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A Literature Review of Cervical Facet Joint Dysfunction

The authors reviewed 45 articles and one textbook while conducting a literature review of cervical facet joint dysfunction. Cervical facet joints are joints that are formed by processes that extend from the bottom of the vertebral bone above with processes that extend from the upper portion of the vertebral bone below. They are surrounded by a fibrous capsule, are lined by synovial membranes, and contain articular cartilage and menisci. Cervical facet joint pain is generally from trauma, or degenerative changes.

Prevalence of cervical facet joint pain ranges from 25 percent to 66 percent based on diagnosis using two medial branch blocks, MBB. The first MBB is done with short-acting local anesthetic, and the second with long-acting anesthetic. Those who had a longer duration of pain relief with the long-acting anesthetic were considered being positive for facet joint dysfunction. While some researchers feel that diagnosis can be made based on physical examination, particularly by a skilled manipulative therapist, the research is not consistent.

Cervical facet syndrome is difficult to diagnose as symptoms are similar to those with spinal stenosis, cervical strain, and diskogenic pain. Cervical facet joint pain can radiate to the base of the skull, upper back and shoulders, or midback. Ten regions of referred pain from the facet joints in the cervical spine have been identified by one of the researchers are similar to results of other studies.

Imaging studies that are used to assist in the diagnosis of cervical facet joint pain usually begin with plain radiographs. Flexion and extension films to detect instability, and open mouth view to detect dens fracture are recommended. Advanced imaging such as computed tomography and magnetic resonance imaging can also be used to diagnose facet joint pain. One study showed that degenerative changes in the cervical spine found on advanced imaging were asymptomatic 75 percent of the time in patients in their seventh decade. Therefore, findings on imaging studies need to be considered based on the patient history, physical exam, and symptoms. Single-photon emission tomography, SPECT scan, while currently not recommended, may help determine which patients are good candidates for intra-articular facet joint injections. Some studies demonstrate that those patients with a positive SPECT scan were more likely to have significant improvement in pain and function short-term and long-term following facet injection. Also, fewer facets were injected, reducing the cost to the patient.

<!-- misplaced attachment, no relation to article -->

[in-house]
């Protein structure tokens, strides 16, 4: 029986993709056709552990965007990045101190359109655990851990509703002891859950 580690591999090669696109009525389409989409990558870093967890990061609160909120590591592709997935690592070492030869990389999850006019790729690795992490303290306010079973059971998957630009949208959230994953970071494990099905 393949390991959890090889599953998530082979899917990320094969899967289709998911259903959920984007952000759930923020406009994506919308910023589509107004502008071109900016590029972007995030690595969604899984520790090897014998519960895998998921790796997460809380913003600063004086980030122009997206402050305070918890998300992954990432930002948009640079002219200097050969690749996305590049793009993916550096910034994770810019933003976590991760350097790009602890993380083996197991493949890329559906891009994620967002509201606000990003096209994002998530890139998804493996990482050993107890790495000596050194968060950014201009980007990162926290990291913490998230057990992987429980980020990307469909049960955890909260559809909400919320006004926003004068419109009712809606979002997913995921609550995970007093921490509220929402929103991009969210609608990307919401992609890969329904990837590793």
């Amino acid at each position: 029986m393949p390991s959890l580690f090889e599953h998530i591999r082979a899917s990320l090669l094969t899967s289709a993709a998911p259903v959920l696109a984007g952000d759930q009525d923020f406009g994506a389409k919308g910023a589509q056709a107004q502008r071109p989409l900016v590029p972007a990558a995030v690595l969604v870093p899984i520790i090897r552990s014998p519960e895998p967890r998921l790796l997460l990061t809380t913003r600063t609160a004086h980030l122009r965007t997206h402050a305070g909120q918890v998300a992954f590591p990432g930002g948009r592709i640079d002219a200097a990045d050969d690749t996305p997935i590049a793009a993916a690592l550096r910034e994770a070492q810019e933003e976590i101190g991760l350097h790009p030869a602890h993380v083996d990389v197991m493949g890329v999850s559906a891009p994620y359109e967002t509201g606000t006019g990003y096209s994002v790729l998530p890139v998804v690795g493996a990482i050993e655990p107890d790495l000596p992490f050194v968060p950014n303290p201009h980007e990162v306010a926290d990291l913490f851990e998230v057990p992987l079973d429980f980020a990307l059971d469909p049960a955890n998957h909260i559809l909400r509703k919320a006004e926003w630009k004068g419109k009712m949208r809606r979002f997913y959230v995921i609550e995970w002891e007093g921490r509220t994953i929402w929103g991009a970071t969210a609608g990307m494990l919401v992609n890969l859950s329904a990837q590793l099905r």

No studies were found that analyzed the benefit of conservative care such as medication, physical therapy, heat or cold, or spinal manipulation in the management of cervical facet dysfunction specifically. Cervical facet injections to include intra-articular blocks or medial branch blocks show conflicting benefit. The studies involving radio-frequency neurotomy are limited, but show that it can provide pain relief from cervical facet joint dysfunction for several months.


D. Kirpalani, R. Mitra. Cervical Facet Joint Dysfunction: A Review. Arch Phys Med Rehabil. April 2008. Volume 89. Pp. 770-774.

04/18/2008

*Disclaimer:* The information contained herein is compiled from a variety of sources. It may not be complete or timely. It does not cover all diseases, physical conditions, ailments or treatments. The information should NOT be used in place of visit with your healthcare provider, nor should you disregard the advice of your health care provider because of any information you read in this topic.
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